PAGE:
Spain: Private Schools in the Cross-hairs of the Marxists

December 14, 2020
Isabel Celaa, Minister of Education

The fight against the Church has just taken a new turn in Spain, with the lower house of Parliament voting on a law reforming the education system that is supported by the government of union of the left and the extreme left, chaired by Pedro Sanchez.

Called the “Celaa law” - because it is championed by the Minister of Education, Isabel Celaa - the law voted on November 19, 2020 by the Congress of Deputies or lower house of the Spanish Parliament, had been promised from the creation of the heterogeneous coalition in power today.

Hearing the language put forward by the Minister of Education, the reform would consist in setting up an education system which would “abandon elitism in favor of equality.”

In fact, it is neither more nor less than a race to the bottom: the eventual disappearance of public subsidies to private schools - mostly Catholic -, the programmed disappearance of religious education offered in public schools, by virtue of the concordat still in force between the Holy See and Spain.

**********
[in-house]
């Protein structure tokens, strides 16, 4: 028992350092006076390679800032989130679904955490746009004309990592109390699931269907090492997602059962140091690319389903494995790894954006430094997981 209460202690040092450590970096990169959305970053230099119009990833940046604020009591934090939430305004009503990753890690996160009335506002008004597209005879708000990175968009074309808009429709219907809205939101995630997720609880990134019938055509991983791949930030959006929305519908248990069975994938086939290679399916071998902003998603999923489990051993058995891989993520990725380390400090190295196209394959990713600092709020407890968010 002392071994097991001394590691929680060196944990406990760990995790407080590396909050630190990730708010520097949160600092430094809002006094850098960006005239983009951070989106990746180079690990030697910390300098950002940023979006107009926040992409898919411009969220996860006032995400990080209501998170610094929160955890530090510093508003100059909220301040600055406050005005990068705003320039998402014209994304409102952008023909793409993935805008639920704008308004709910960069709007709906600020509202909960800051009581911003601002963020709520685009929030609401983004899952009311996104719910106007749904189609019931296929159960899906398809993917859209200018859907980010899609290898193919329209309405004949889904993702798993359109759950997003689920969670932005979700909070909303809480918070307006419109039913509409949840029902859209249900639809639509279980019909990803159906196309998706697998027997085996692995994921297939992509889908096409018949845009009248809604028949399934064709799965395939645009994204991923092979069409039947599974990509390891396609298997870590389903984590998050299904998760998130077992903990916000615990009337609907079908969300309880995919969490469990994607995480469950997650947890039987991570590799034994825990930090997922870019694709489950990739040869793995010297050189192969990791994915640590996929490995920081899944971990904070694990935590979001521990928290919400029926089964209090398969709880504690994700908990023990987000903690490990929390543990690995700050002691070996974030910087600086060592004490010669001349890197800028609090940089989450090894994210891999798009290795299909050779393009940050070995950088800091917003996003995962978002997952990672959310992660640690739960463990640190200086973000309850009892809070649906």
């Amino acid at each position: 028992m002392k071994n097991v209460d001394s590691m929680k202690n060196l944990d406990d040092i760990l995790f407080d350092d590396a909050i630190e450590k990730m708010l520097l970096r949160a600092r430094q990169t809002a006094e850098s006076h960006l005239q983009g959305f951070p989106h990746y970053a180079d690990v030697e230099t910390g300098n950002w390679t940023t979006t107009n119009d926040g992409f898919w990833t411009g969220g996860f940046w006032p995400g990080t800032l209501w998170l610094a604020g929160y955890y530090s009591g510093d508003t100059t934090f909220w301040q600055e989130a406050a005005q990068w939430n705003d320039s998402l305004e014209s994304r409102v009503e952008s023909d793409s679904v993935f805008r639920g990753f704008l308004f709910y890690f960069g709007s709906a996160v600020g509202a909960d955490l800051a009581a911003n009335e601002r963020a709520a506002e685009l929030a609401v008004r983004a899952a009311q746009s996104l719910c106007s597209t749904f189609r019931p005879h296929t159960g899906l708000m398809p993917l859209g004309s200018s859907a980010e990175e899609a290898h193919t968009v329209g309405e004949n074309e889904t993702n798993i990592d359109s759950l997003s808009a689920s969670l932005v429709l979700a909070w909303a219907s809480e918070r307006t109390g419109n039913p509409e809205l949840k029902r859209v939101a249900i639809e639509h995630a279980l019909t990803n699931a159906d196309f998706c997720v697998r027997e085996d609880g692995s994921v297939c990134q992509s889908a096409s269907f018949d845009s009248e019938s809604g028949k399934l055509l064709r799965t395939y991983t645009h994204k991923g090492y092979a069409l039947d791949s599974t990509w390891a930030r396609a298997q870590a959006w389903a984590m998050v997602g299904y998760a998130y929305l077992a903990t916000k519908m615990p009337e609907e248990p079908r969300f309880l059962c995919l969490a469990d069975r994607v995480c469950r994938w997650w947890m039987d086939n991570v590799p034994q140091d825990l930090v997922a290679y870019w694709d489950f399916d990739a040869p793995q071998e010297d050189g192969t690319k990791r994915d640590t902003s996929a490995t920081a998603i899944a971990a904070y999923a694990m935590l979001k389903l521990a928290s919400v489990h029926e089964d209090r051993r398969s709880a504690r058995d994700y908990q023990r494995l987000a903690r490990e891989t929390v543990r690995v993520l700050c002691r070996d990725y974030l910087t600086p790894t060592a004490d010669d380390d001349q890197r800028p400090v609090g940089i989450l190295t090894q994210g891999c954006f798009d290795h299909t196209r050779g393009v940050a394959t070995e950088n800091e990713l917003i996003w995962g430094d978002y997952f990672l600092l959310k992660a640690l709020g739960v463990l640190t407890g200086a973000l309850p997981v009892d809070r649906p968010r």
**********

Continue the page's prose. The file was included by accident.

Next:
Now we see how these fiercely anti-Catholic politicians ignore the past as much as the law.

The right-wing parties attached to the unity of Spain are not happy with the Celaa law either, since it plans to eliminate the primacy of the Spanish language in primary and secondary education: a way to divide the country a little more, and to give voice to the independence parties, historically opposed to the right-leaning Popular Party. Needless to say, the project also gives pride of place to all ideologies related to gender non-discrimination.

An alliance of groups opposed to the government project was born: MásPlurales, on November 22, 2020, organized demonstrations in about twenty cities of the country.

For its part, the Spanish episcopate reacted softly, “deeply (regretting) all the obstacles and constraints that they want to impose on the actions of the Catholic institutions under contract,” and accusing the socialists of the Spanish Socialist Workers’ Party (PSOE) and the extreme left Unidas Podemos in power “of opposing educational entities and institutions.”

Isabel Celaa brushed aside these criticisms in El Pais, retorting firmly: “It is impossible to get along with those who are concerned only with their own well-being.”